Issues in Interdisciplinarity 2019-20/Truth in the Formation of Social Groups

From Wikibooks, open books for an open world
Jump to navigation Jump to search

Introduction[edit]

Human interaction and development are governed by our social groupings. Commonly, a social group is defined as two or more people who interact with one another, share similar characteristics, and collectively have a sense of unity[1]. Social groups are considered to have followed a gradual evolution, originating from couples and developing into clans and larger communities. Although their existence and progression is undeniable, how exactly do you explain their formation? Various approaches can be adopted to study this topic. Disciplines such as geography, biology, psychology and sociology have come up with different explanations for this phenomenon. While some of these are sources of contradiction, others on the contrary, compliment one another and help us understand where truth resides in the formation of social groups.

Geographical Perspective[edit]

Biology and Behaviour[edit]

Humans are biological beings, and this fact alone makes biological sciences relevant to social behaviour and, therefore, to our predisposition to commit to social groups, which can be studied from an empirical point of view. Positivist approaches have been used in order to determine the molecular analyses of social interaction, including a broad array of animal models, and the use of William syndrome to study the influence of a selected group of genes on our social behaviour. In the first case, experiments in fruit flies concluded that genes influence the social behaviour of an individual through their effects on brain development and physiology, this linkage being sensitive to both genetic and environmental variation and to their interaction. (Fig 3). In the latter case, scientists used schizophrenia disorders patient-derived stem cell models to investigate the true cellular effects of our genes that influence our social behaviour, and therefore, our need to engage in a social group. This further helped scientists to identify which genes have an impact on our social behaviour and they found that common polymorphisms in the gene GTF2I found in the William syndrome deletion area, are associated with reduced anxiety in the general population. Although biological studies on humans relating to the formation of social groups haven’t been conclusive thus far, biology plays an incontestable part in human behaviour and therefore in all its manifestations.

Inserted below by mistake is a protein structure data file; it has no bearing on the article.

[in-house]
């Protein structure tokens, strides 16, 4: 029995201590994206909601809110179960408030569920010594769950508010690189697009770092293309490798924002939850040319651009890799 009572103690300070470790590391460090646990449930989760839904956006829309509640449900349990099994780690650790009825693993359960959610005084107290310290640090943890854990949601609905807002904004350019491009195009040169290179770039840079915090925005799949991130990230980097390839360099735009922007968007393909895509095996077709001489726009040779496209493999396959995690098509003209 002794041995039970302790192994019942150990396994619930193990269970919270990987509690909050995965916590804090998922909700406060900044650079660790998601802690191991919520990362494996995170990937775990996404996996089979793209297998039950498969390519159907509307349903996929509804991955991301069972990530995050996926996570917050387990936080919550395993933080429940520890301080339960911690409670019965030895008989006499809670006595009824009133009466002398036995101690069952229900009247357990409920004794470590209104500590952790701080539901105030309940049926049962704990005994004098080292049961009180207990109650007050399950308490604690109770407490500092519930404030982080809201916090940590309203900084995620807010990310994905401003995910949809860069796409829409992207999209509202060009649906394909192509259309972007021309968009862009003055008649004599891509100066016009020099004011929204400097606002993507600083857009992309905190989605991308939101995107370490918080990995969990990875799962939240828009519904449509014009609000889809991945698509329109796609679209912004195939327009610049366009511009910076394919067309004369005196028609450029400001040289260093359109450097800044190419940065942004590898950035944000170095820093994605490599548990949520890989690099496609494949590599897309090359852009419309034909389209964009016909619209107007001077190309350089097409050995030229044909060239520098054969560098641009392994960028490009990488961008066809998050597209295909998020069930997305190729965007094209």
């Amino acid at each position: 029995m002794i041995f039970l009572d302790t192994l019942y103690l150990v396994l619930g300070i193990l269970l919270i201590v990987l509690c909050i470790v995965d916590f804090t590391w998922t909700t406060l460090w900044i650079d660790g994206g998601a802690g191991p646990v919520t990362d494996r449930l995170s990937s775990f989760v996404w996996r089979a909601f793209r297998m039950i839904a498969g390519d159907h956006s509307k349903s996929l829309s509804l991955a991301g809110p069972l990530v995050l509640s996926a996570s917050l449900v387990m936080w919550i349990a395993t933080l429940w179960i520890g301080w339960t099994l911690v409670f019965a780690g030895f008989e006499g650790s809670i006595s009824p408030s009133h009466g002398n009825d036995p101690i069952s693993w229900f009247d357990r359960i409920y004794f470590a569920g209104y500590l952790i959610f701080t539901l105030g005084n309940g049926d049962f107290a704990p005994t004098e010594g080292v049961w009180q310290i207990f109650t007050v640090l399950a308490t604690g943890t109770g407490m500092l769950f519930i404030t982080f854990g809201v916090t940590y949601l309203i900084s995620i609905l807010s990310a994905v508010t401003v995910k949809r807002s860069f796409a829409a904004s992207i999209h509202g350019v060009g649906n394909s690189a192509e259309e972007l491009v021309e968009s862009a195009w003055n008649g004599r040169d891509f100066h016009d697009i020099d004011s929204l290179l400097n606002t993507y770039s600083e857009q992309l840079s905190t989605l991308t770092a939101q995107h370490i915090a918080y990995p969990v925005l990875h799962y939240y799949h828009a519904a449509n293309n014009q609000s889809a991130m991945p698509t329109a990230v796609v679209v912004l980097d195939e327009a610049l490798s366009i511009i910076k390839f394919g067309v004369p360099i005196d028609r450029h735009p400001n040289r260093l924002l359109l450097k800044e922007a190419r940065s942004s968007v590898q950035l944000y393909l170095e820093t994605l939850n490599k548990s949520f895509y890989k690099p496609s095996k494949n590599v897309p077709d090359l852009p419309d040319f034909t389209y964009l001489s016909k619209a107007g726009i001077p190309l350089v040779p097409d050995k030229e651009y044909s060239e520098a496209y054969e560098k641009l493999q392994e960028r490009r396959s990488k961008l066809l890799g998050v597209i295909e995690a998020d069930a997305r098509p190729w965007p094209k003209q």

Psychological Perspective[edit]

The need to belong often referred to as “belongingness”, is an intrinsic motivation for humans to interact with others and be socially accepted, also causing phenomena such as social comparison and self-representation as a means to conform to social groups they wish to join. (verywellmind.com/what-is-the-need-to-belong-2795393) According to humanist psychologist Abraham Maslow’s concept of a hierarchy of needs, belongingness, along with physiological, security, and esteem needs are characterised as a “deficiency need”—it’s a basic need that must be satisfied to achieve a comfortable life. (https://www.verywellmind.com/what-is-maslows-hierarchy-of-needs-4136760) (Theory of Human Motivation, Maslow) Then need to form social bonds and groups is part of our instincts and as important as securing necessities such as food, and shelter. The phenomena can be seen in ages as early as infants, who form social bonds without knowledge of their social world or the benefits or costs that come with forming that social bond. When a close bond is formed among people, a cognitive “merging” effect occurs, where the boundaries between themself and their partners break down and they start to incorporate aspects of their partner into their self-identity. Furthermore, people experience a reluctance to break social bonds even when the relationship is a wholly negative experience. The need to establish social bonds stems from the theory that forming social groups were an integral part of survival in ancestral history. The likelihood of surviving drastically increased when being in a part of a social group, whether it be that it provided security in times of danger or it was easier to reproduce. (https://psychology.iresearchnet.com/social-psychology/interpersonal-relationships/need-to-belong/) (https://www.luvze.com/the-need-to-belong-part-of-what-makes-us-human/) (The need to belong, Baumeister & Leary)